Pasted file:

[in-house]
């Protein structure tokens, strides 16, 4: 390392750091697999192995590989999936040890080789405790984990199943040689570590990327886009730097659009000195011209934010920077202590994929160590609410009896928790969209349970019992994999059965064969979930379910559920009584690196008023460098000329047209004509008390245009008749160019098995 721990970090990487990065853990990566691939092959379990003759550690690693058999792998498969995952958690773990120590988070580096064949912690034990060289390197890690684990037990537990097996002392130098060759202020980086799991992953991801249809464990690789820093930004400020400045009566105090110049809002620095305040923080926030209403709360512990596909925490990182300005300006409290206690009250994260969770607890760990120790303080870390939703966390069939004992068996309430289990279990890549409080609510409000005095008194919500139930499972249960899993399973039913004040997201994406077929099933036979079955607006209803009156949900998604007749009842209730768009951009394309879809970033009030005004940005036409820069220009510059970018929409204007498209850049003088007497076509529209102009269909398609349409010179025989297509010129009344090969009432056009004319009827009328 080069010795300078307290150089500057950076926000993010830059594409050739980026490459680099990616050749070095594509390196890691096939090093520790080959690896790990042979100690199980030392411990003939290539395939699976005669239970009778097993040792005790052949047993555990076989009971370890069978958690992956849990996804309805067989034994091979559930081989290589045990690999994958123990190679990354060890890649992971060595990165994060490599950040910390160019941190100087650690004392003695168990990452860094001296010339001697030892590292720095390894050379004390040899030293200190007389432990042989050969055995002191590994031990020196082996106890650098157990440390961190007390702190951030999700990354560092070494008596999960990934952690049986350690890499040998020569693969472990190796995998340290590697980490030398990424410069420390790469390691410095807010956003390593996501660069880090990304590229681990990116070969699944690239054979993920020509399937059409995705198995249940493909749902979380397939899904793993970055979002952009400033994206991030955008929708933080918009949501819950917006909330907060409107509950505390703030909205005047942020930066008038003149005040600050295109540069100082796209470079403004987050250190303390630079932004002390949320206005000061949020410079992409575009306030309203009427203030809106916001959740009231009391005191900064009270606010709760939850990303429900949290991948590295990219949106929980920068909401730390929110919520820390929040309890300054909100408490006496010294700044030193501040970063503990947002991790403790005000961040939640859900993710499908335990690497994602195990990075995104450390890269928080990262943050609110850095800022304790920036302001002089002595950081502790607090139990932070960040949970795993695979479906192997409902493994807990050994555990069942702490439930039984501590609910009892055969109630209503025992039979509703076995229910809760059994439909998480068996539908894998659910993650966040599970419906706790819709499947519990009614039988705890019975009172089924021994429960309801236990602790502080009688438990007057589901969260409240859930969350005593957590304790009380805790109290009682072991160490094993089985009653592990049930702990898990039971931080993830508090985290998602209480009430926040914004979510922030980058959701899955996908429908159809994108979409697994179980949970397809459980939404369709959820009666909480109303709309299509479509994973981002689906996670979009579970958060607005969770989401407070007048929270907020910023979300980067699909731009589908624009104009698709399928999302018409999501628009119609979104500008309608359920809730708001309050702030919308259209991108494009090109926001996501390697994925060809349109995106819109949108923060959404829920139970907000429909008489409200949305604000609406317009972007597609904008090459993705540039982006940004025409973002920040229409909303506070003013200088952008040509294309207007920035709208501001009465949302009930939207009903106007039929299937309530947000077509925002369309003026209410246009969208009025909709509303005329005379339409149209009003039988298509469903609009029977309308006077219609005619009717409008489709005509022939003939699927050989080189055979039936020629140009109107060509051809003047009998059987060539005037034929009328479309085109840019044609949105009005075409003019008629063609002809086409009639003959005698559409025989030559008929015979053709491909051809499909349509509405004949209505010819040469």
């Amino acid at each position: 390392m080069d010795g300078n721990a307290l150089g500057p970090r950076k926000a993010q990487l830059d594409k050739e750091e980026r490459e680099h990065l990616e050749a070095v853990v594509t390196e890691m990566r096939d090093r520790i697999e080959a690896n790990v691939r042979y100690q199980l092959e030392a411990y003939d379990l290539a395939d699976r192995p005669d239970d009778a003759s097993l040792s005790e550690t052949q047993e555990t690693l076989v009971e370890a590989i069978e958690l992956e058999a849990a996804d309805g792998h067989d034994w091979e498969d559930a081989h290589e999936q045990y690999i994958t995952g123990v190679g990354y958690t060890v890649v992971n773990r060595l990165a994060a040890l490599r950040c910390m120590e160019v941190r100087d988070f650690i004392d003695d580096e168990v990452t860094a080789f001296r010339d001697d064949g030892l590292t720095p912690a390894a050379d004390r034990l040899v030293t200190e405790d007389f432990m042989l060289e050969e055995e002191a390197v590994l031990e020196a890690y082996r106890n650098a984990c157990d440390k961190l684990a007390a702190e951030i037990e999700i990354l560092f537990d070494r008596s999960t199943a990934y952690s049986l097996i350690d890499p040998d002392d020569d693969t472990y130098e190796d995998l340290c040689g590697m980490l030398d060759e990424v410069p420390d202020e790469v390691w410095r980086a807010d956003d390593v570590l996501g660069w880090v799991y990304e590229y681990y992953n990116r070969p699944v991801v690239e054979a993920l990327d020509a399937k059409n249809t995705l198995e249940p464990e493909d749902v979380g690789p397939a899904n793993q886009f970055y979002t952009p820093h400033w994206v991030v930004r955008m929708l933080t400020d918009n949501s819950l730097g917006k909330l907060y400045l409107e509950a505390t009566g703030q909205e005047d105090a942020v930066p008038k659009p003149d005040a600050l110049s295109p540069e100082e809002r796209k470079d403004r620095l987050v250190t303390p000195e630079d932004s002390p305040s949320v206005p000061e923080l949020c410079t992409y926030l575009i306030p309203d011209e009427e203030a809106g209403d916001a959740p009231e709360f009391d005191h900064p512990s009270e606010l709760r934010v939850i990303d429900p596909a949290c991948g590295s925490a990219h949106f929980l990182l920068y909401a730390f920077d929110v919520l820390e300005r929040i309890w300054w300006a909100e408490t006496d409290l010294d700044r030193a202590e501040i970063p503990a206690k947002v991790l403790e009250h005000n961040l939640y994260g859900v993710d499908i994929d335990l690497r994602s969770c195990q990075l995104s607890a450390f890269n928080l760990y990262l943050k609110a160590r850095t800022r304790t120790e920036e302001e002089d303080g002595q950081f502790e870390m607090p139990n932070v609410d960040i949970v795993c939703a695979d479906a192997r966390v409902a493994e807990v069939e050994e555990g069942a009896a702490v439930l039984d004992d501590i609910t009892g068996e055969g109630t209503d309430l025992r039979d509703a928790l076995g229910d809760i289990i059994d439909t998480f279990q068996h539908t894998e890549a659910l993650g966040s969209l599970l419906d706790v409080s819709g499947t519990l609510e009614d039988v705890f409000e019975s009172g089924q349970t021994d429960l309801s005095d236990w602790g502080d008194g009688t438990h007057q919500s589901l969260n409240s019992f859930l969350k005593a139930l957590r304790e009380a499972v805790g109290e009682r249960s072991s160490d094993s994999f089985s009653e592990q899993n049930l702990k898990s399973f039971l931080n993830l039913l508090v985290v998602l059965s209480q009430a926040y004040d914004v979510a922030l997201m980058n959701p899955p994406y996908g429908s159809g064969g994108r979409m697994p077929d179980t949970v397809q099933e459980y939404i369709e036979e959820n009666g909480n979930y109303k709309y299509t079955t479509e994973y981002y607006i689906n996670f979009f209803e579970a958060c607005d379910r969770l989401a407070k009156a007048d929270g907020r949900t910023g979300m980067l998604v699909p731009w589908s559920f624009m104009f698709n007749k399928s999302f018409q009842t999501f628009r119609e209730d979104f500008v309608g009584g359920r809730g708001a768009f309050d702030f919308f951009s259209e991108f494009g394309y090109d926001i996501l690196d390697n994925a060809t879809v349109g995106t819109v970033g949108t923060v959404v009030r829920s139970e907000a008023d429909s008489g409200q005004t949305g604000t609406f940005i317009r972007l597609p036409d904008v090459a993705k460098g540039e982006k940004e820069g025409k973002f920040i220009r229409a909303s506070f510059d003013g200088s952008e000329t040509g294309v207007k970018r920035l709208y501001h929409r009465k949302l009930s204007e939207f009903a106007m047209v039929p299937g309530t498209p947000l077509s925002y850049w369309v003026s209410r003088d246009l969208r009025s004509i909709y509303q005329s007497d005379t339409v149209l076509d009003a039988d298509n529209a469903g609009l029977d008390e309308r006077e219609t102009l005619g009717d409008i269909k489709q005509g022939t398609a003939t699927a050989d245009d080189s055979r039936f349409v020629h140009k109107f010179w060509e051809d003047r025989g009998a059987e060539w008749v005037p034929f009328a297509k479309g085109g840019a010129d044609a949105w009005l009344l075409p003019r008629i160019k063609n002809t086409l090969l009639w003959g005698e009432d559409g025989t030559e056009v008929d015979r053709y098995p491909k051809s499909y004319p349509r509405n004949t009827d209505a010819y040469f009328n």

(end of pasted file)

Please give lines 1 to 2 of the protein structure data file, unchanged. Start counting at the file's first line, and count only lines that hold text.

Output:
[in-house]
């Protein structure tokens, strides 16, 4: 390392750091697999192995590989999936040890080789405790984990199943040689570590990327886009730097659009000195011209934010920077202590994929160590609410009896928790969209349970019992994999059965064969979930379910559920009584690196008023460098000329047209004509008390245009008749160019098995 721990970090990487990065853990990566691939092959379990003759550690690693058999792998498969995952958690773990120590988070580096064949912690034990060289390197890690684990037990537990097996002392130098060759202020980086799991992953991801249809464990690789820093930004400020400045009566105090110049809002620095305040923080926030209403709360512990596909925490990182300005300006409290206690009250994260969770607890760990120790303080870390939703966390069939004992068996309430289990279990890549409080609510409000005095008194919500139930499972249960899993399973039913004040997201994406077929099933036979079955607006209803009156949900998604007749009842209730768009951009394309879809970033009030005004940005036409820069220009510059970018929409204007498209850049003088007497076509529209102009269909398609349409010179025989297509010129009344090969009432056009004319009827009328 080069010795300078307290150089500057950076926000993010830059594409050739980026490459680099990616050749070095594509390196890691096939090093520790080959690896790990042979100690199980030392411990003939290539395939699976005669239970009778097993040792005790052949047993555990076989009971370890069978958690992956849990996804309805067989034994091979559930081989290589045990690999994958123990190679990354060890890649992971060595990165994060490599950040910390160019941190100087650690004392003695168990990452860094001296010339001697030892590292720095390894050379004390040899030293200190007389432990042989050969055995002191590994031990020196082996106890650098157990440390961190007390702190951030999700990354560092070494008596999960990934952690049986350690890499040998020569693969472990190796995998340290590697980490030398990424410069420390790469390691410095807010956003390593996501660069880090990304590229681990990116070969699944690239054979993920020509399937059409995705198995249940493909749902979380397939899904793993970055979002952009400033994206991030955008929708933080918009949501819950917006909330907060409107509950505390703030909205005047942020930066008038003149005040600050295109540069100082796209470079403004987050250190303390630079932004002390949320206005000061949020410079992409575009306030309203009427203030809106916001959740009231009391005191900064009270606010709760939850990303429900949290991948590295990219949106929980920068909401730390929110919520820390929040309890300054909100408490006496010294700044030193501040970063503990947002991790403790005000961040939640859900993710499908335990690497994602195990990075995104450390890269928080990262943050609110850095800022304790920036302001002089002595950081502790607090139990932070960040949970795993695979479906192997409902493994807990050994555990069942702490439930039984501590609910009892055969109630209503025992039979509703076995229910809760059994439909998480068996539908894998659910993650966040599970419906706790819709499947519990009614039988705890019975009172089924021994429960309801236990602790502080009688438990007057589901969260409240859930969350005593957590304790009380805790109290009682072991160490094993089985009653592990049930702990898990039971931080993830508090985290998602209480009430926040914004979510922030980058959701899955996908429908159809994108979409697994179980949970397809459980939404369709959820009666909480109303709309299509479509994973981002689906996670979009579970958060607005969770989401407070007048929270907020910023979300980067699909731009589908624009104009698709399928999302018409999501628009119609979104500008309608359920809730708001309050702030919308259209991108494009090109926001996501390697994925060809349109995106819109949108923060959404829920139970907000429909008489409200949305604000609406317009972007597609904008090459993705540039982006940004025409973002920040229409909303506070003013200088952008040509294309207007920035709208501001009465949302009930939207009903106007039929299937309530947000077509925002369309003026209410246009969208009025909709509303005329005379339409149209009003039988298509469903609009029977309308006077219609005619009717409008489709005509022939003939699927050989080189055979039936020629140009109107060509051809003047009998059987060539005037034929009328479309085109840019044609949105009005075409003019008629063609002809086409009639003959005698559409025989030559008929015979053709491909051809499909349509509405004949209505010819040469």